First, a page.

Music Industry

How Beats Electronics Became So Big

Ten years ago, there was no such thing as Beats headphones.  Jimmy Iovine was working as an executive in the Universal empire and Dr. Dre was busy producing hip-hop records. So how did this company go from zero to a $3 billion acquisition by Apple in such lightning-quick fashion?  The Verge takes a look.

Back in the 1970s and 80s, before he helped found Beats Electronics, Jimmy Iovine was a record producer working on albums like Bruce Springsteen’s Born to Run and Tom Petty’s Damn the Torpedoes. To help him craft hits, Iovine had a radio tower built into the A&M studio on the Charlie Chaplin lot. At the end of each session, he would take the day’s mix and broadcast it over the airwaves. Then he would get in his car and drive around so he could hear the music the same way most fans would experience it for the first time, a form of field testing that helped him perfect the final sound.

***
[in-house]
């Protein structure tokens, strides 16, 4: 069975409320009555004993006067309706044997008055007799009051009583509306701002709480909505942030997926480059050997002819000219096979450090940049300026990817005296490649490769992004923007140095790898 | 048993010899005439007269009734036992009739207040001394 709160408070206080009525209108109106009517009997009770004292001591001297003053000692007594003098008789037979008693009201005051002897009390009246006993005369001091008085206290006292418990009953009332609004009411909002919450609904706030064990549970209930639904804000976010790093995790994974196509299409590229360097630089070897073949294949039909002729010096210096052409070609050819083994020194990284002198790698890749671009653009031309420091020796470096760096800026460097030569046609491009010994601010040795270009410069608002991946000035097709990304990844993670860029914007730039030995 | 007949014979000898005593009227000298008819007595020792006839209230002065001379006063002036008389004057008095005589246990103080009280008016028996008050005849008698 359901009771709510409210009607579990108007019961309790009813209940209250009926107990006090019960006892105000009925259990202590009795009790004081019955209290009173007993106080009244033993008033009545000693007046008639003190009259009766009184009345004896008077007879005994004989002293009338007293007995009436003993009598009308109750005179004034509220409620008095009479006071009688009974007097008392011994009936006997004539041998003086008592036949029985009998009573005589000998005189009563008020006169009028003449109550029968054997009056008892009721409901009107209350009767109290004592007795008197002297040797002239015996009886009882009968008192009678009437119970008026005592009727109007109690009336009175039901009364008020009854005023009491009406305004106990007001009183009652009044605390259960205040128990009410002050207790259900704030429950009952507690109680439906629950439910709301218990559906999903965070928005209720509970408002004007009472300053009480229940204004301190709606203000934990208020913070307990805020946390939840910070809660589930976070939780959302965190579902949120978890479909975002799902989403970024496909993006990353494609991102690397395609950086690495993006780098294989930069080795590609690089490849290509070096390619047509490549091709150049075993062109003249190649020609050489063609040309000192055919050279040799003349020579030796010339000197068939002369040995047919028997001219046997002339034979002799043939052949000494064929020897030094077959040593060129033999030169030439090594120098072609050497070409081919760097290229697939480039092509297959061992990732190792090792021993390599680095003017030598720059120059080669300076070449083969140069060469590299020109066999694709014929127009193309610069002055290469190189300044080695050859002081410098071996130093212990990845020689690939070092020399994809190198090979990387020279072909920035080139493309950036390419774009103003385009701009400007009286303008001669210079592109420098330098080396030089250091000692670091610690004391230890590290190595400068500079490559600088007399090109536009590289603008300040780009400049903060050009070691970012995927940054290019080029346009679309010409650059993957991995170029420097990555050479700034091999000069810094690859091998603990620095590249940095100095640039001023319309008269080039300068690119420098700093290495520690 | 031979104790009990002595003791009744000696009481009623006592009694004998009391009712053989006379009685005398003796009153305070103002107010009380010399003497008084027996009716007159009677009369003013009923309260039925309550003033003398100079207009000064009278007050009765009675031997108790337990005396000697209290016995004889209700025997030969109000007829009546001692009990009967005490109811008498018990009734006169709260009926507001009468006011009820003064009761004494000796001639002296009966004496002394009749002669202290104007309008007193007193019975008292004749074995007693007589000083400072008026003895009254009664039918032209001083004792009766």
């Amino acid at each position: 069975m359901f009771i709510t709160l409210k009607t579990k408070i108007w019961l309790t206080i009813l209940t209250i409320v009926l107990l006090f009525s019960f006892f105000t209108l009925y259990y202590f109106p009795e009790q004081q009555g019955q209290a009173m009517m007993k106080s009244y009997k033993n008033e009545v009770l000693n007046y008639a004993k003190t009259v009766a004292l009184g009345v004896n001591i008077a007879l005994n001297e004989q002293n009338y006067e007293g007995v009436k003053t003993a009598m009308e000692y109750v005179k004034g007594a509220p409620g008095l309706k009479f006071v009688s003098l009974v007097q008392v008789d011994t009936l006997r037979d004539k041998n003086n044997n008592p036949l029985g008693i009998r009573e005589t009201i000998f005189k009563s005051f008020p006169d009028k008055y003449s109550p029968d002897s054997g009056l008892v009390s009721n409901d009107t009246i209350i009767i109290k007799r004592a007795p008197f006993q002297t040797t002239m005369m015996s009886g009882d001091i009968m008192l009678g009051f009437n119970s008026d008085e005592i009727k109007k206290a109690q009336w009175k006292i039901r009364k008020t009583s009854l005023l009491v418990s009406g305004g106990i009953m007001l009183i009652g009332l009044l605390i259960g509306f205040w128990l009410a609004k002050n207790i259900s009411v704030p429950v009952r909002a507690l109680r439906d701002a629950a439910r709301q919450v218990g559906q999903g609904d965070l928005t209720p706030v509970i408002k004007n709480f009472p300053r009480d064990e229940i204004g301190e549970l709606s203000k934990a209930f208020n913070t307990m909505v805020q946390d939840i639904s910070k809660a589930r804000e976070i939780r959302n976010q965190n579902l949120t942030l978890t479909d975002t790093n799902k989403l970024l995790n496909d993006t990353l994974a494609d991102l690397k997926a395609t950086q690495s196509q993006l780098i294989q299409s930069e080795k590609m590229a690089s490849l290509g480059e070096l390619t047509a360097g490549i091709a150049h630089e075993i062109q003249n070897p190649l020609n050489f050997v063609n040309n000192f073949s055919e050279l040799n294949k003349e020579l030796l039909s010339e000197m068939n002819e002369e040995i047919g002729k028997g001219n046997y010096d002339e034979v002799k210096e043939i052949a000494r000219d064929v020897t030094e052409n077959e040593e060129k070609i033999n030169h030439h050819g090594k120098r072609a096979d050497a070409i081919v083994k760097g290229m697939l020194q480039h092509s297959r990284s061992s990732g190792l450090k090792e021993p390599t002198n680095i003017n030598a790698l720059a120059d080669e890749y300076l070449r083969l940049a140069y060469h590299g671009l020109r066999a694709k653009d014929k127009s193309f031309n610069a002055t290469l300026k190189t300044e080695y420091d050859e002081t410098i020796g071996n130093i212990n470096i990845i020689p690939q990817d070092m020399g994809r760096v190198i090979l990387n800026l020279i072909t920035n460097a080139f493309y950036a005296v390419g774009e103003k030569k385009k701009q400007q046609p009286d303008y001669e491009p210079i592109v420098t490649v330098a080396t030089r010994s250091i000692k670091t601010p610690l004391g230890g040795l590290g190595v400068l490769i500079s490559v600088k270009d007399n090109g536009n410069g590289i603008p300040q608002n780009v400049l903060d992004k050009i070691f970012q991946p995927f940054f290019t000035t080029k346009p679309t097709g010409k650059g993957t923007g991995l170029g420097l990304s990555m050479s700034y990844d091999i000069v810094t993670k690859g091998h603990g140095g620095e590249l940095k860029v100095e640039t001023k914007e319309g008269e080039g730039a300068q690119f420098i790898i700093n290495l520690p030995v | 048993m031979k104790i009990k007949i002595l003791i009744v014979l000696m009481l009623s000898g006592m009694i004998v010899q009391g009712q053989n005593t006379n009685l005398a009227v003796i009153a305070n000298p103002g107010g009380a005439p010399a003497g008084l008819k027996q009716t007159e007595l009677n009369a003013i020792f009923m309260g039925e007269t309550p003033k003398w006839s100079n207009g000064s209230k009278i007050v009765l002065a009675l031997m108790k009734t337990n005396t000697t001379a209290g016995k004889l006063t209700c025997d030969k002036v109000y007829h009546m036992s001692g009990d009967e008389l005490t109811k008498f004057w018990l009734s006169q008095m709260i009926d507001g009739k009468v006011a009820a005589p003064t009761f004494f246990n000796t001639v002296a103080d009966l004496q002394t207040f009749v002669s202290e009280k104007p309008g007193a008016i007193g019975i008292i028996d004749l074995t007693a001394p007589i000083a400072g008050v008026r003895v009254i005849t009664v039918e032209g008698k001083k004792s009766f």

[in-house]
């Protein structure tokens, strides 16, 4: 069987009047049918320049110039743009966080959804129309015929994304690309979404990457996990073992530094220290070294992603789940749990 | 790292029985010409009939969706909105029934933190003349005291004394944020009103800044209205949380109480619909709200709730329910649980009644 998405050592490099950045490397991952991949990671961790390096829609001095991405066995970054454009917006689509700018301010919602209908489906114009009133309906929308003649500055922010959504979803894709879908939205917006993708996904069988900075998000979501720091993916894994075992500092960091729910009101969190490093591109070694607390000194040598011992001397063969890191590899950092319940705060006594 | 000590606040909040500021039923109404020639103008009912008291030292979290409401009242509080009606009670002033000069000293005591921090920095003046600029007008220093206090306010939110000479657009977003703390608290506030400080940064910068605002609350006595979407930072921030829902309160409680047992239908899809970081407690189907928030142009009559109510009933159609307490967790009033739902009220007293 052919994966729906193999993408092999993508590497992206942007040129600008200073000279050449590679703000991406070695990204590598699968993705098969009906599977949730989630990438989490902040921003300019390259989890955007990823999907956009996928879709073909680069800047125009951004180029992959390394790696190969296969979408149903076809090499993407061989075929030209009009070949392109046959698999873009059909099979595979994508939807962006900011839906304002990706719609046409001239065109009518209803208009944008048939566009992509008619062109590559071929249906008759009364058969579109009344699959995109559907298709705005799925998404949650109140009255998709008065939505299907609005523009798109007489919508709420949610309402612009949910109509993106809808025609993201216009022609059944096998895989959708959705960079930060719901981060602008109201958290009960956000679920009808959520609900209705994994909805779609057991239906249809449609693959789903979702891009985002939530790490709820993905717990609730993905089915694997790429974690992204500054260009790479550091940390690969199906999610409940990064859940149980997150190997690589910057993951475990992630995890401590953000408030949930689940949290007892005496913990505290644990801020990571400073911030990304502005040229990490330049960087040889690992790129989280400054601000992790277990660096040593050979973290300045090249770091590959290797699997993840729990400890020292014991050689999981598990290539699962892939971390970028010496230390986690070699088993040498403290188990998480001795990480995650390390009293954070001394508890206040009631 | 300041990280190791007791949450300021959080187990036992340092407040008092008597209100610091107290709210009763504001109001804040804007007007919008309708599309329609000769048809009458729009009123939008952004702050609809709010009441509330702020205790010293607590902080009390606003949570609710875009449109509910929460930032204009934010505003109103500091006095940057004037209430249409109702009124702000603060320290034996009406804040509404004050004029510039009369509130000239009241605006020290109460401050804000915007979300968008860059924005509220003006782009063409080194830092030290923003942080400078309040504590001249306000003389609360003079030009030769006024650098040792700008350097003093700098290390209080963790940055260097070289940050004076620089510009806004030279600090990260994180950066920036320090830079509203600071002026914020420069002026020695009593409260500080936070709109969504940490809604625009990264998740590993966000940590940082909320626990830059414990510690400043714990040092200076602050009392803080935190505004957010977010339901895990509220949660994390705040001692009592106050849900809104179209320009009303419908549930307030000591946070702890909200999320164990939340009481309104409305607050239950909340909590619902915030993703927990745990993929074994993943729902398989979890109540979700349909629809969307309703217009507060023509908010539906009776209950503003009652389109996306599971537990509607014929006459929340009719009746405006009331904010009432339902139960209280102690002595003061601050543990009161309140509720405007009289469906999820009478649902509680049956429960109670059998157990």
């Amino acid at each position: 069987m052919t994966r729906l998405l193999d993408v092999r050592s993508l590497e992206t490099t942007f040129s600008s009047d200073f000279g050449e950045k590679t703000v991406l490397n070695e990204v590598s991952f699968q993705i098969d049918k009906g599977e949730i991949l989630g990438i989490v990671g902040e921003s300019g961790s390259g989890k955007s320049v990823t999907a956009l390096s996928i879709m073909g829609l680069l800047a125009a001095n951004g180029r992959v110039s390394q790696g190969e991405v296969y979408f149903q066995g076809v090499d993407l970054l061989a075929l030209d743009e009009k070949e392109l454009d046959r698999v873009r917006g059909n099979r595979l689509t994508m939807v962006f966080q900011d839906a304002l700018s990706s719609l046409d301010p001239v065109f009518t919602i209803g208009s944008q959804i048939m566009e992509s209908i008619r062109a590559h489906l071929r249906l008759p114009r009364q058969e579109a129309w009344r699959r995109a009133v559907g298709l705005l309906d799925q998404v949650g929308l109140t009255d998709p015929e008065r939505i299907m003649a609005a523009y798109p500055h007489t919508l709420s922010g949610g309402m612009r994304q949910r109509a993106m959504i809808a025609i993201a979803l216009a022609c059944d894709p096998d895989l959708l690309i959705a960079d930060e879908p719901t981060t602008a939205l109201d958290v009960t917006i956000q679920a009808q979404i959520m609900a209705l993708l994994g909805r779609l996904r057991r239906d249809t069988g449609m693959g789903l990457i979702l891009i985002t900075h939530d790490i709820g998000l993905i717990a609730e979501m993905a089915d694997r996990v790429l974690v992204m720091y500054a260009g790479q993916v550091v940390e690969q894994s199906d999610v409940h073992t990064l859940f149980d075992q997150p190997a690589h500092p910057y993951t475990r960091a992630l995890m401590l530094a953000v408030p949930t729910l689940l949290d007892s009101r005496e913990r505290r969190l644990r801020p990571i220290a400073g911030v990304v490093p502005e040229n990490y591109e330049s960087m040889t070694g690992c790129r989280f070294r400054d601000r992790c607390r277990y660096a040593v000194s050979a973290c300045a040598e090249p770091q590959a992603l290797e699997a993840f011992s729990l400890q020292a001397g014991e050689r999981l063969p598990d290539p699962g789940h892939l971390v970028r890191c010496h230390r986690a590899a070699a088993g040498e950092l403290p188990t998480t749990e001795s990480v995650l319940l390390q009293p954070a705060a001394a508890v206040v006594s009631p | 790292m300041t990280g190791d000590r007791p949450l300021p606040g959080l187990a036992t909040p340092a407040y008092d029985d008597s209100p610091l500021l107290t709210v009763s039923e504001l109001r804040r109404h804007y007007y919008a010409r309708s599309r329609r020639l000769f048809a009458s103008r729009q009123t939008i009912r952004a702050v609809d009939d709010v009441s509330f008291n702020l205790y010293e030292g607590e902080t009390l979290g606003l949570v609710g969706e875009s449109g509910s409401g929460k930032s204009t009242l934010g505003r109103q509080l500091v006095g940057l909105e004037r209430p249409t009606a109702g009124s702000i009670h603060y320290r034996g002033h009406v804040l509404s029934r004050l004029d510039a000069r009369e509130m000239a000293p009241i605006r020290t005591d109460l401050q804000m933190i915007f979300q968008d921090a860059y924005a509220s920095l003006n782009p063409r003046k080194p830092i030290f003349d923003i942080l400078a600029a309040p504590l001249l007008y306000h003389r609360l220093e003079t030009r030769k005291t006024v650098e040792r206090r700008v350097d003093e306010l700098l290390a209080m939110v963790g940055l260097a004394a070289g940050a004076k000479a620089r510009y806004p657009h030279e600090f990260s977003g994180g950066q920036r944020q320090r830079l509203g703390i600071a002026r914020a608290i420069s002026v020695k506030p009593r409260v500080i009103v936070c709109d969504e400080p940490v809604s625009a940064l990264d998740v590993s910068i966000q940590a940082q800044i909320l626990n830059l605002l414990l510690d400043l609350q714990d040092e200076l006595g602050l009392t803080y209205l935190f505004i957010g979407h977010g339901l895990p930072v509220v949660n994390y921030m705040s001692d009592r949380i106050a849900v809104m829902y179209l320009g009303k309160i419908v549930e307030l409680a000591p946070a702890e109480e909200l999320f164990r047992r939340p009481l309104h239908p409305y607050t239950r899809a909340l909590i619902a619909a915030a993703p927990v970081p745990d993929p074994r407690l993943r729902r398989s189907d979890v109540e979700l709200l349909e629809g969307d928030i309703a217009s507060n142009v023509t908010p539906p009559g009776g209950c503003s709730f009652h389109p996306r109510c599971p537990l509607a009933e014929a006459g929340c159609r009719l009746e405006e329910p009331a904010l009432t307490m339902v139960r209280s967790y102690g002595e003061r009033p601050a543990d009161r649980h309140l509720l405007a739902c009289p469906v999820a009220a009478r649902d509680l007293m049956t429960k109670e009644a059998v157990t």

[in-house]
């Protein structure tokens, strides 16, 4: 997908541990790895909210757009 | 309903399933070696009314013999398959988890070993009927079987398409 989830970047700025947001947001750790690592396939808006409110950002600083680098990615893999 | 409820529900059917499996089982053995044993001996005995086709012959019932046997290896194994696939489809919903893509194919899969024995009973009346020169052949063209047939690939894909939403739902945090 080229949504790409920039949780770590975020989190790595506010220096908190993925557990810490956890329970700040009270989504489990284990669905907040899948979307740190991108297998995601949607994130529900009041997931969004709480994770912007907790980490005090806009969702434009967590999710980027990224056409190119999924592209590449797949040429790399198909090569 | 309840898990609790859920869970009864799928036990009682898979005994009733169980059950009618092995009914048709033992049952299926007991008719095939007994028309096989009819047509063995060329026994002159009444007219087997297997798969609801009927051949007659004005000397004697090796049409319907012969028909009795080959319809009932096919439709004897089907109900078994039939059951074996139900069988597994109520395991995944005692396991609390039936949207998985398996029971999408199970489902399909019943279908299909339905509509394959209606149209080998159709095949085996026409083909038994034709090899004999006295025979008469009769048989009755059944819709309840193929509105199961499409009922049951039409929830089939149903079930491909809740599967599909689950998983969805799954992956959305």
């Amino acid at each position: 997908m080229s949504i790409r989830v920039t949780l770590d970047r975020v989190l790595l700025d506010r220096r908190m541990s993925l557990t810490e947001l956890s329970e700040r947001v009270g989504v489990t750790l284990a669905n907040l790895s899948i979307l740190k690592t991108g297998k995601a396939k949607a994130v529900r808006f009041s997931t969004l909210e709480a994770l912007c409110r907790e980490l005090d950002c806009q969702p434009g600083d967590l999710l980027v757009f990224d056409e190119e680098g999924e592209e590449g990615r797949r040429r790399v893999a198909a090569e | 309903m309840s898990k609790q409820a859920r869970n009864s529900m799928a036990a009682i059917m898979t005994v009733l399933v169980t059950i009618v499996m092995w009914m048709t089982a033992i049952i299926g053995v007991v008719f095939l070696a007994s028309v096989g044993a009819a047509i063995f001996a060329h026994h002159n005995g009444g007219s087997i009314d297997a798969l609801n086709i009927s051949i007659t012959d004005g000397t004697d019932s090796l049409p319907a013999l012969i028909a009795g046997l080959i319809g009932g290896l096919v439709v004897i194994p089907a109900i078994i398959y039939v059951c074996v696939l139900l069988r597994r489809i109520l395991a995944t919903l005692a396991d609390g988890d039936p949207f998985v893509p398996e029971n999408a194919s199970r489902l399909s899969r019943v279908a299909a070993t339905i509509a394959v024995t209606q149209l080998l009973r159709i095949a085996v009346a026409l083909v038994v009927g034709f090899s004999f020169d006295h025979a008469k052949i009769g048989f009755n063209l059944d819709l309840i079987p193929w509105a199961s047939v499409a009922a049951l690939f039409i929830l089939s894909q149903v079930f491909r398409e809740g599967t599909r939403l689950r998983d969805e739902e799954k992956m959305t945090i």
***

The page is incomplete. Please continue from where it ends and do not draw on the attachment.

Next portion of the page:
Fast-forward a few decades and the headphone company created by Iovine and fellow record producer Dr. Dre has conquered the market and beenacquired by Apple for a whopping $3 billion. How did they do it? There were plenty of high-end headphones on the market before Beats showed up, but they were mostly aimed at a niche audience of audiophiles. According to data from the NPD Group, prior to 2012 premium units made up less than a third of the revenue generated from headphone sales. For the average consumer, a $20 pair of Apple’s earbuds would do just fine. “I get this question all the time. Okay, headphones. But headphones have been around for so long,” TJ Grewal, Beats’ head of product, told The Verge. “Why now? Why did it happen? Why Beats?”

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Alan Cross

is an internationally known broadcaster, interviewer, writer, consultant, blogger and speaker. In his 40+ years in the music business, Alan has interviewed the biggest names in rock, from David Bowie and U2 to Pearl Jam and the Foo Fighters. He’s also known as a musicologist and documentarian through programs like The Ongoing History of New Music.

Alan Cross has 38569 posts and counting. See all posts by Alan Cross

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